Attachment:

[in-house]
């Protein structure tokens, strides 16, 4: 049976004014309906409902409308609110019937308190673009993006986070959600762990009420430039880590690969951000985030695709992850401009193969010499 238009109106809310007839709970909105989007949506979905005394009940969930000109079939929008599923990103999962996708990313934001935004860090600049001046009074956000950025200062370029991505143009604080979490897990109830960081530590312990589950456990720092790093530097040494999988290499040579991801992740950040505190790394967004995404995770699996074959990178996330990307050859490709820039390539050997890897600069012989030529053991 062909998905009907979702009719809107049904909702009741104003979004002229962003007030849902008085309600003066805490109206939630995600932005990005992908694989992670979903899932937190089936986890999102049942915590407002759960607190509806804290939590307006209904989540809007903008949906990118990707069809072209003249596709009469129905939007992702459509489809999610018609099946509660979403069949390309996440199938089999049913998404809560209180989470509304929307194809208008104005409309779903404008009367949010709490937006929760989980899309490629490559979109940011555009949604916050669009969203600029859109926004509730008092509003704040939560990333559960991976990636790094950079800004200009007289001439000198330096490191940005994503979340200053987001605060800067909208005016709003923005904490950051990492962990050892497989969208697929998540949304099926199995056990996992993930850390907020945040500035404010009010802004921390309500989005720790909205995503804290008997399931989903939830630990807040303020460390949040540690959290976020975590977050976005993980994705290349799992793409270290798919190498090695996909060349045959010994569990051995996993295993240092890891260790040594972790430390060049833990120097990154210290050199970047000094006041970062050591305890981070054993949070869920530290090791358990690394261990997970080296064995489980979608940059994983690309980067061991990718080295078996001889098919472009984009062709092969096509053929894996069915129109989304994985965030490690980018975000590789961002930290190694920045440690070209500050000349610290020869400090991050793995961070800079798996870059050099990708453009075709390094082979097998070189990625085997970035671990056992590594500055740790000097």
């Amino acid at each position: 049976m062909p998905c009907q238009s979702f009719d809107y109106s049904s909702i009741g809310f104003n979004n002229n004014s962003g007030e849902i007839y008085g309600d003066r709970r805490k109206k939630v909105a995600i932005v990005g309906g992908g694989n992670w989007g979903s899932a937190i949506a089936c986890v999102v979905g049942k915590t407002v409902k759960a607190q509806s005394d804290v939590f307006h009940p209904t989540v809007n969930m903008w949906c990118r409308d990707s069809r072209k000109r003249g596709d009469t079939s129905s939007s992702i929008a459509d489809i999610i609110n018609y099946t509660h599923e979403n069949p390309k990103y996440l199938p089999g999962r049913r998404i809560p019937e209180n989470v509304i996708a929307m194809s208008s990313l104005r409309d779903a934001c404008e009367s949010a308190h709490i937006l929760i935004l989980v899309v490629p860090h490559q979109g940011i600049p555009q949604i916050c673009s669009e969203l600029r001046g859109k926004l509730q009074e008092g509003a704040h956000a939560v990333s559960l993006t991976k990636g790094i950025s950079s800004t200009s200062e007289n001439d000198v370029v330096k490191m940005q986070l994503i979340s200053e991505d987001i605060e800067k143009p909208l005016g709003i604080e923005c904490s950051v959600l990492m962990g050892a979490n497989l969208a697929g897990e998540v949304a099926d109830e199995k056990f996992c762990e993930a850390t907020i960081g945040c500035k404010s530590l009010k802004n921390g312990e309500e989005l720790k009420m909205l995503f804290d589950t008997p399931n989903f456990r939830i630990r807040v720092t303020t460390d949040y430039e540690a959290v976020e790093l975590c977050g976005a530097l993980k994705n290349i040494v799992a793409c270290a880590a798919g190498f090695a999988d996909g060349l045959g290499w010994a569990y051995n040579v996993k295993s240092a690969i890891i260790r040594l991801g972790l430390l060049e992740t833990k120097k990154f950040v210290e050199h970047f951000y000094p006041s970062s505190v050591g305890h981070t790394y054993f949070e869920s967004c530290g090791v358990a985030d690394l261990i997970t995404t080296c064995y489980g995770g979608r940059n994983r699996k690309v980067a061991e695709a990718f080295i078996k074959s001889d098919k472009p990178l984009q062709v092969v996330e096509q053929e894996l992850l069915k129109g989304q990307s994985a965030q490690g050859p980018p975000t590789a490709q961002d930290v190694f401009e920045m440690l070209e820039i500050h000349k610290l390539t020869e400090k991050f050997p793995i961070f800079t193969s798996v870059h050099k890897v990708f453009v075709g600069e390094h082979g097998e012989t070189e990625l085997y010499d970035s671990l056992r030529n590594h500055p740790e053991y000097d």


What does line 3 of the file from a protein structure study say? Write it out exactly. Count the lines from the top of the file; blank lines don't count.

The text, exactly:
């Amino acid at each position: 049976m062909p998905c009907q238009s979702f009719d809107y109106s049904s909702i009741g809310f104003n979004n002229n004014s962003g007030e849902i007839y008085g309600d003066r709970r805490k109206k939630v909105a995600i932005v990005g309906g992908g694989n992670w989007g979903s899932a937190i949506a089936c986890v999102v979905g049942k915590t407002v409902k759960a607190q509806s005394d804290v939590f307006h009940p209904t989540v809007n969930m903008w949906c990118r409308d990707s069809r072209k000109r003249g596709d009469t079939s129905s939007s992702i929008a459509d489809i999610i609110n018609y099946t509660h599923e979403n069949p390309k990103y996440l199938p089999g999962r049913r998404i809560p019937e209180n989470v509304i996708a929307m194809s208008s990313l104005r409309d779903a934001c404008e009367s949010a308190h709490i937006l929760i935004l989980v899309v490629p860090h490559q979109g940011i600049p555009q949604i916050c673009s669009e969203l600029r001046g859109k926004l509730q009074e008092g509003a704040h956000a939560v990333s559960l993006t991976k990636g790094i950025s950079s800004t200009s200062e007289n001439d000198v370029v330096k490191m940005q986070l994503i979340s200053e991505d987001i605060e800067k143009p909208l005016g709003i604080e923005c904490s950051v959600l990492m962990g050892a979490n497989l969208a697929g897990e998540v949304a099926d109830e199995k056990f996992c762990e993930a850390t907020i960081g945040c500035k404010s530590l009010k802004n921390g312990e309500e989005l720790k009420m909205l995503f804290d589950t008997p399931n989903f456990r939830i630990r807040v720092t303020t460390d949040y430039e540690a959290v976020e790093l975590c977050g976005a530097l993980k994705n290349i040494v799992a793409c270290a880590a798919g190498f090695a999988d996909g060349l045959g290499w010994a569990y051995n040579v996993k295993s240092a690969i890891i260790r040594l991801g972790l430390l060049e992740t833990k120097k990154f950040v210290e050199h970047f951000y000094p006041s970062s505190v050591g305890h981070t790394y054993f949070e869920s967004c530290g090791v358990a985030d690394l261990i997970t995404t080296c064995y489980g995770g979608r940059n994983r699996k690309v980067a061991e695709a990718f080295i078996k074959s001889d098919k472009p990178l984009q062709v092969v996330e096509q053929e894996l992850l069915k129109g989304q990307s994985a965030q490690g050859p980018p975000t590789a490709q961002d930290v190694f401009e920045m440690l070209e820039i500050h000349k610290l390539t020869e400090k991050f050997p793995i961070f800079t193969s798996v870059h050099k890897v990708f453009v075709g600069e390094h082979g097998e012989t070189e990625l085997y010499d970035s671990l056992r030529n590594h500055p740790e053991y000097d």